University of Texas at Austin

Dr. Dan Wasserman is a Professor and holds the Temple Foundation Endowed Faculty Fellowship No. 4 in the Department of Electrical and Computer Engineering at The University of Texas at Austin. Dr. Wasserman received his Sc.B. in 1998 from Brown University in Engineering/Physics and History, graduating Phi Beta Kappa, Magna Cum Laude, Sigma Xi, and with Honors. Dr. Wasserman received his PhD from the Department of Electrical Engineering at Princeton University in 2004.  At Princeton, Dr. Wasserman was a Francis Upton Fellow and a National Science Foundation Graduate Fellow.  Dr. Wasserman’s post-doc, as a Princeton University Council on Science and Technology Fellow, focused on quantum cascade laser physics in the Gmachl group at Princeton University. In 2007 Dr. Wasserman joined the Physics faculty at UMass Lowell and then moved to the University of Illinois Urbana Champaign in 2011, where was promoted to Associate Professor with tenure in 2015.  Prof. Wasserman will join the University of Texas ECE department in the Fall of 2016.  Dr. Wasserman is the recipient of the NSF CAREER award, an AFOSR Young Investigator Award, the 2010 Excellence in Teaching Award from the UMass Lowell Physics Department, and the 2015 Distinguished Promotion Award from the University of Illinois Urbana Champaign.

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Horea T. Ilies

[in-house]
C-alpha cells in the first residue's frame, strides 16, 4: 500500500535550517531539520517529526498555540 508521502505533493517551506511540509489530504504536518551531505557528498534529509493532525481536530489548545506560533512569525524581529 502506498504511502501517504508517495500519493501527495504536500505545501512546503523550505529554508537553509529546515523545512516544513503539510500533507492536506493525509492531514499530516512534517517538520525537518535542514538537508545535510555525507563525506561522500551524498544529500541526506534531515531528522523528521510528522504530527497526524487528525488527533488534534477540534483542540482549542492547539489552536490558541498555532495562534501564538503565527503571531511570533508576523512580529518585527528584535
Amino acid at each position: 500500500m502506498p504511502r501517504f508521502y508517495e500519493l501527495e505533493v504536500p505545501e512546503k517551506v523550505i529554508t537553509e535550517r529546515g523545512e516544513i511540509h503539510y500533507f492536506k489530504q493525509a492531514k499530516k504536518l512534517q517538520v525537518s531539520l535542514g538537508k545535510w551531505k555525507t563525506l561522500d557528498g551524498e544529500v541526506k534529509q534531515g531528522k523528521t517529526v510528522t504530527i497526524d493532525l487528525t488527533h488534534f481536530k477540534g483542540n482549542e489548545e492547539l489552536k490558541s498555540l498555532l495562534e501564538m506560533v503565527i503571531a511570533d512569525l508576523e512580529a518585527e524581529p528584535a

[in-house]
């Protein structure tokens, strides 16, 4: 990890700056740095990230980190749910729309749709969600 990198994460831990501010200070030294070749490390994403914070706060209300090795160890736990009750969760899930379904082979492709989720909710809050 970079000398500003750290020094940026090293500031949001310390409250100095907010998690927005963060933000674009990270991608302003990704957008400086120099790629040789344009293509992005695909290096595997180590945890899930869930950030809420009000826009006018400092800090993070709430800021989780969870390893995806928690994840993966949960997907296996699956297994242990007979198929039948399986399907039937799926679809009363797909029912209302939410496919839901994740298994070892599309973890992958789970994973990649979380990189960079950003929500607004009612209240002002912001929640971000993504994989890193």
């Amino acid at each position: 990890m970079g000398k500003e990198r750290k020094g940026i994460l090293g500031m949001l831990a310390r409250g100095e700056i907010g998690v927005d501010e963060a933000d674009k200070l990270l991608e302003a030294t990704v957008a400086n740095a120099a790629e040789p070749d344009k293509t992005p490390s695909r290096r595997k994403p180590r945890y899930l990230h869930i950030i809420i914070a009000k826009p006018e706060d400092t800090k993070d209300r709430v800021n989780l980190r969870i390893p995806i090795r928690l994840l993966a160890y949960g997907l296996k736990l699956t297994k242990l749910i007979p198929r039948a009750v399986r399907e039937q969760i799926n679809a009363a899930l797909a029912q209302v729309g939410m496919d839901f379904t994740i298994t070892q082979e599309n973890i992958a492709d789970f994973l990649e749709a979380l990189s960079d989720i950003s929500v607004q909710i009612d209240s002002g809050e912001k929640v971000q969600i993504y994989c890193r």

Professor and Department Head, Mechanical Engineering
University of Connecticut

Horea Ilies is a Professor and Head of the Mechanical Engineering Department and holds a dual appointment in the Computer Science and Engineering at the University of Connecticut. Dr. Ilies joined the Mechanical Engineering Department in 2004 from Ford Motor Company. He holds a Ph.D. degree in Mechanical Engineering from University of Wisconsin – Madison, and received M.S. degrees in Mechanics and ME from Michigan State University, and Technical University of Cluj, Romania. He has several years of industrial experience with Ford Motor Company in research, manufacturing, and product design and development activities. His current research interests include geometric and physical computing, shape synthesis and geometric reasoning, and, more generally, center on theoretical and computational aspects for systematic design and manufacturing of engineered systems. Dr. Ilies received the NSF CAREER award in 2007, as well as several Best Paper awards. He is an elected member of Connecticut Academy of Science and Engineering (CASE).